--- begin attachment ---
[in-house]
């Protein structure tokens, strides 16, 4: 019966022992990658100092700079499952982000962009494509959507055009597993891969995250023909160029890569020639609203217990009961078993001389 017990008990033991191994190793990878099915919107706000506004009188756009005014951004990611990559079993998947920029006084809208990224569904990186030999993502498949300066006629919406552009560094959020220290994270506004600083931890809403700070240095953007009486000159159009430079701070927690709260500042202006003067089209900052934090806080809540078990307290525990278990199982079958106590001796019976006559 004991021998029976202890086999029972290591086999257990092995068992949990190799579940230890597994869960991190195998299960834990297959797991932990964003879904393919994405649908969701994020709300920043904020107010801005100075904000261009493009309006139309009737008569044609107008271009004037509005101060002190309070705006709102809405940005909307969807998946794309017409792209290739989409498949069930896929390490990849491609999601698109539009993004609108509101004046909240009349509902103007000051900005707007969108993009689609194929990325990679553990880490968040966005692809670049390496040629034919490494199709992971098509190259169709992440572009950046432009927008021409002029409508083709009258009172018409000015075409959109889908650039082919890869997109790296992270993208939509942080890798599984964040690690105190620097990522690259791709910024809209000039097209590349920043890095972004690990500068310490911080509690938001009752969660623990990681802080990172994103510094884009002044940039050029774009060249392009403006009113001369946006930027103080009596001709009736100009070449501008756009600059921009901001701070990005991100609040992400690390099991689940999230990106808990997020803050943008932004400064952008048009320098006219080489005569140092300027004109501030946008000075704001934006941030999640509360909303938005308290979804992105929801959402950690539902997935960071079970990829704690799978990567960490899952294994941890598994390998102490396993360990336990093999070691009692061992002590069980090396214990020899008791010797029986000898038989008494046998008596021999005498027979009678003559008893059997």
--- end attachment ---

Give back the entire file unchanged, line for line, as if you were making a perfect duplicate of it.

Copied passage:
[in-house]
């Protein structure tokens, strides 16, 4: 019966022992990658100092700079499952982000962009494509959507055009597993891969995250023909160029890569020639609203217990009961078993001389 017990008990033991191994190793990878099915919107706000506004009188756009005014951004990611990559079993998947920029006084809208990224569904990186030999993502498949300066006629919406552009560094959020220290994270506004600083931890809403700070240095953007009486000159159009430079701070927690709260500042202006003067089209900052934090806080809540078990307290525990278990199982079958106590001796019976006559 004991021998029976202890086999029972290591086999257990092995068992949990190799579940230890597994869960991190195998299960834990297959797991932990964003879904393919994405649908969701994020709300920043904020107010801005100075904000261009493009309006139309009737008569044609107008271009004037509005101060002190309070705006709102809405940005909307969807998946794309017409792209290739989409498949069930896929390490990849491609999601698109539009993004609108509101004046909240009349509902103007000051900005707007969108993009689609194929990325990679553990880490968040966005692809670049390496040629034919490494199709992971098509190259169709992440572009950046432009927008021409002029409508083709009258009172018409000015075409959109889908650039082919890869997109790296992270993208939509942080890798599984964040690690105190620097990522690259791709910024809209000039097209590349920043890095972004690990500068310490911080509690938001009752969660623990990681802080990172994103510094884009002044940039050029774009060249392009403006009113001369946006930027103080009596001709009736100009070449501008756009600059921009901001701070990005991100609040992400690390099991689940999230990106808990997020803050943008932004400064952008048009320098006219080489005569140092300027004109501030946008000075704001934006941030999640509360909303938005308290979804992105929801959402950690539902997935960071079970990829704690799978990567960490899952294994941890598994390998102490396993360990336990093999070691009692061992002590069980090396214990020899008791010797029986000898038989008494046998008596021999005498027979009678003559008893059997």